The Mur­mur­ing Deep: Reflec­tions on the Bib­li­cal Unconscious

  • Review
By – January 16, 2012

Avi­va Got­tlieb Zornberg’s third book of bib­li­cal com­men­tary uti­lizes a unique syn­the­sis of con­tem­po­rary lit­er­ary crit­i­cism, psy­cho­an­a­lyt­ic thought, and clas­si­cal rab­binic exe­ge­sis. In this close­ly writ­ten vol­ume she probes the deep mean­ing of twelve bib­li­cal episodes and the char­ac­ters who inhab­it them. These char­ac­ters, includ­ing Adam and Eve, Noah, Jon­ah, Esther, Abra­ham, Rebec­ca, Isaac, Jacob, Joseph, and Ruth are famil­iar to most read­ers but Zorn­berg uncov­ers hid­den dimen­sions to their sto­ries. Though com­ing out of a tra­di­tion­al back­ground and deeply root­ed in rab­binic exe­ge­sis, her inter­pre­ta­tions have the pow­er to sur­prise as when she sug­gests that God cre­ates God the char­ac­ter in the bib­li­cal text. Some­times her words are enig­mat­ic as when, in dis­cussing God’s promise of nev­er again” after the flood. She writes Poet­ry and humor achieve an unset­tling effect with respect to knowl­edge; they lead to an explo­sion, a crack­ing up’ of por­ten­tous cer­tain­ties. Since promis­es con­tain their own capac­i­ty to fail, to slip, man as the promis­ing ani­mal is involved in a fun­da­men­tal contradiction.”

Some read­ers may find it dif­fi­cult to nav­i­gate the psy­cho­an­a­lyt­ic and lit­er­ary crit­i­cal lan­guage along­side pas­sages quot­ed from a wide vari­ety of sources rang­ing from the poet­ry of Emi­ly Dick­en­son and W.B. Yeats to con­tem­po­rary psy­cho­an­a­lyst Laplanche and clas­si­cal com­men­ta­tors Ram­bam and Rashi. Every library should add this vol­ume to their grow­ing shelf of Zornberg’s work. Even if only a minor­i­ty of your read­ers choose to work their way through this book, those who do so will find their under­stand­ing of the bible great­ly enhanced.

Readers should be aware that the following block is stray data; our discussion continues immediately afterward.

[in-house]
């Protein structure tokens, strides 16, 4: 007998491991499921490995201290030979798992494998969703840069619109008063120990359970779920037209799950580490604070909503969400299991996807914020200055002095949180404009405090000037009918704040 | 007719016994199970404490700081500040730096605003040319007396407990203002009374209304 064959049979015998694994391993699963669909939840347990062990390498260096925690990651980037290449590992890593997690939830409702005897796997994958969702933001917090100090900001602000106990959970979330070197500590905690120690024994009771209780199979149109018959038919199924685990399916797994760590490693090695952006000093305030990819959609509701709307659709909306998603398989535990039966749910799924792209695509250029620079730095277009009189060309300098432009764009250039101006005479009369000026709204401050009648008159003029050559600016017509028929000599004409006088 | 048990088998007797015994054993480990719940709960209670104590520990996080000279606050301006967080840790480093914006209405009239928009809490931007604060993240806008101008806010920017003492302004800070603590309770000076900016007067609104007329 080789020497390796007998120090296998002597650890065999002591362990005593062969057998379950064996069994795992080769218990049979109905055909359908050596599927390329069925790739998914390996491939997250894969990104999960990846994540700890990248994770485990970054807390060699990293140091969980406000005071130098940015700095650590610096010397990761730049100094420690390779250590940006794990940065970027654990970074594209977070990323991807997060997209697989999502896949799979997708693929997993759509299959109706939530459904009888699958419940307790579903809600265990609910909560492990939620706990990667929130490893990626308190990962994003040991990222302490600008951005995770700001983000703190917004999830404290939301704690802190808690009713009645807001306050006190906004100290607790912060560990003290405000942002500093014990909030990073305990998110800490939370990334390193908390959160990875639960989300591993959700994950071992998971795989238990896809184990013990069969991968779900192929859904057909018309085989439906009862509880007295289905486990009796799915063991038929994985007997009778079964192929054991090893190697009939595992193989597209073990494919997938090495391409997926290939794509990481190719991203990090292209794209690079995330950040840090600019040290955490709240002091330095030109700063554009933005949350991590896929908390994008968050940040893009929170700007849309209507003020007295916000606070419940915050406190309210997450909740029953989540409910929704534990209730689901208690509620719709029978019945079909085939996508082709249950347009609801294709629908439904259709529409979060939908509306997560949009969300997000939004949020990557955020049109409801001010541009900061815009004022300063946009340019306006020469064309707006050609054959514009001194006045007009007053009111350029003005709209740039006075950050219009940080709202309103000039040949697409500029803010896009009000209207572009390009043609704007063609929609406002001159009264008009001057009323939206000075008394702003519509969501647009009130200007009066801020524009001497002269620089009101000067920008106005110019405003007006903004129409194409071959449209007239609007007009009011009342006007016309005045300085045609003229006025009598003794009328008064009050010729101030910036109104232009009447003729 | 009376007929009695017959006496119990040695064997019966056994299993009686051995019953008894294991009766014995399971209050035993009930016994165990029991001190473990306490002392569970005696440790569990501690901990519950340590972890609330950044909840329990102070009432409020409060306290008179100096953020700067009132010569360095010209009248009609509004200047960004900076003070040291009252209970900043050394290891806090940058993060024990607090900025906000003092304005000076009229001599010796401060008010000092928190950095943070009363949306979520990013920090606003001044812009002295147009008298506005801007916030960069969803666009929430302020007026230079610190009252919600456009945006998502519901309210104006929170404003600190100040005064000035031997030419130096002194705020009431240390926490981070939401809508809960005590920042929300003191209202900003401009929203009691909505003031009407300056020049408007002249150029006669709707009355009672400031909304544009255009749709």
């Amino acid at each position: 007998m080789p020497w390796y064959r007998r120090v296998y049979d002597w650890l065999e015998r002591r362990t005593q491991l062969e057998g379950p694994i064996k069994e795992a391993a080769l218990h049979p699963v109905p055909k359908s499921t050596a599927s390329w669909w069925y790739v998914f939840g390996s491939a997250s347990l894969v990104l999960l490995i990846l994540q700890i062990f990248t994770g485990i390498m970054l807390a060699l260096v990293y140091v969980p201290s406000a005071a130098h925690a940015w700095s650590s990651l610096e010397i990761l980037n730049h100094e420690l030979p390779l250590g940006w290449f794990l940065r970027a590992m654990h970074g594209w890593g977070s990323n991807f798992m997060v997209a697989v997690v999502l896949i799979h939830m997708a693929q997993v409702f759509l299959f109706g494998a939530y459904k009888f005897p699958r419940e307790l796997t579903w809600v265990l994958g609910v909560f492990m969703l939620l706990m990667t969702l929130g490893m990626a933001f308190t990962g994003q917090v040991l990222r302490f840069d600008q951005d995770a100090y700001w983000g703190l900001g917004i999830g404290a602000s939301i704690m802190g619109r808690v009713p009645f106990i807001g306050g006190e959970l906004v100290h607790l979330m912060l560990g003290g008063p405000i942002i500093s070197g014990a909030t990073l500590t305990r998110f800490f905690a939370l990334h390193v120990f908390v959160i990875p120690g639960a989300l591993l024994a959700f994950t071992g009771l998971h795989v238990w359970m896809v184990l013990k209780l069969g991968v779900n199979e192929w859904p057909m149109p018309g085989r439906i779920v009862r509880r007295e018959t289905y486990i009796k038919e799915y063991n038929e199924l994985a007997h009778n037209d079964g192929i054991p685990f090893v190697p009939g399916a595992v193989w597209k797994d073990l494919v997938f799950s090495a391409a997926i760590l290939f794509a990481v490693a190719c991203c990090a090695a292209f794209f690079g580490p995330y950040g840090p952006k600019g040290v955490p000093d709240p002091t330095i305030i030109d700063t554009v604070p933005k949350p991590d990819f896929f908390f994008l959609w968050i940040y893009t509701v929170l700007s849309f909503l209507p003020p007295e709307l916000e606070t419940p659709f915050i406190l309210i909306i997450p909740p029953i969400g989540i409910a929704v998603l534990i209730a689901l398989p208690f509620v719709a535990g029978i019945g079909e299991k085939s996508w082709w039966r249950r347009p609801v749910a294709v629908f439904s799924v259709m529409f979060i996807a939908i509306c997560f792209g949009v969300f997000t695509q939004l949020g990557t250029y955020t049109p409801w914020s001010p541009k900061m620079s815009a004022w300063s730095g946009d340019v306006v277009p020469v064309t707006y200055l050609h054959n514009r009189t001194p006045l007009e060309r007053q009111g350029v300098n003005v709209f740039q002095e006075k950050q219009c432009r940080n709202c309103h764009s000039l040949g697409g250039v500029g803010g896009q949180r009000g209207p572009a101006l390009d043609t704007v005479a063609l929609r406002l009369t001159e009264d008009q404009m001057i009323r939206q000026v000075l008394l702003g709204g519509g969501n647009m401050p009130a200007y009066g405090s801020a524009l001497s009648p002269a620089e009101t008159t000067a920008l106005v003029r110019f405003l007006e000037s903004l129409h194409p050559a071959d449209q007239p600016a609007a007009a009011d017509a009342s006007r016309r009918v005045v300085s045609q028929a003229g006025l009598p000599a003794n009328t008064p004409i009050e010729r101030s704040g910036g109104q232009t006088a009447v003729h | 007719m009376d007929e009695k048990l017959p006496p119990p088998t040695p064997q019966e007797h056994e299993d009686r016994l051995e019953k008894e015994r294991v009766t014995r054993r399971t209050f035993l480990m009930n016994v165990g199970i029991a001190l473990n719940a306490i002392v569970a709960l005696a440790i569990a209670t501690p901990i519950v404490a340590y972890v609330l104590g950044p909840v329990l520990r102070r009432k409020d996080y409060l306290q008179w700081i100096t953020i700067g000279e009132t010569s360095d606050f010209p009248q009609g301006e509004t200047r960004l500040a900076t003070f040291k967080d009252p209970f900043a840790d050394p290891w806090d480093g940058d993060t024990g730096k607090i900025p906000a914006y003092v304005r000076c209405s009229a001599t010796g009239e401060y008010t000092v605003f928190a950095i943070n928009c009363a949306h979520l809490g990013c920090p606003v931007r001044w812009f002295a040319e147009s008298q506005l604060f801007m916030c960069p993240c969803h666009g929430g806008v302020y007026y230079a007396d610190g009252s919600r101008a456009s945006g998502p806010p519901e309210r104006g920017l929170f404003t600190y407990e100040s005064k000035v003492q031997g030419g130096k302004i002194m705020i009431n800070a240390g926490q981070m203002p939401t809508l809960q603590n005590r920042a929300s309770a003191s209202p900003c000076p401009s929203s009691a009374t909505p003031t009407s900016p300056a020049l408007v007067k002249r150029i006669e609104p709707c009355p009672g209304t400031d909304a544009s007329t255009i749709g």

Rela Mintz Gef­fen, Ph.D., was the pres­i­dent of Bal­ti­more Hebrew Uni­ver­si­ty from 2000 – 2007 where she is cur­rent­ly pro­fes­sor emeri­ta of soci­ol­o­gy. Dr. Gef­fen earned her under­grad­u­ate degrees at Colum­bia Uni­ver­si­ty and the Jew­ish The­o­log­i­cal Sem­i­nary (where she was one of the first three women Tal­mud majors), her MA at Colum­bia and Ph.D. in soci­ol­o­gy at the Uni­ver­si­ty of Flori­da. She received an hon­orary doc­tor­ate from Gratz Col­lege in 2004 and was named alum­na of the year by JTS in 2004. Her book (coau­thored with the late Daniel J. Elazar),The Con­ser­v­a­tive Move­ment in Judaism, was pub­lished by SUNY Press in 2000.

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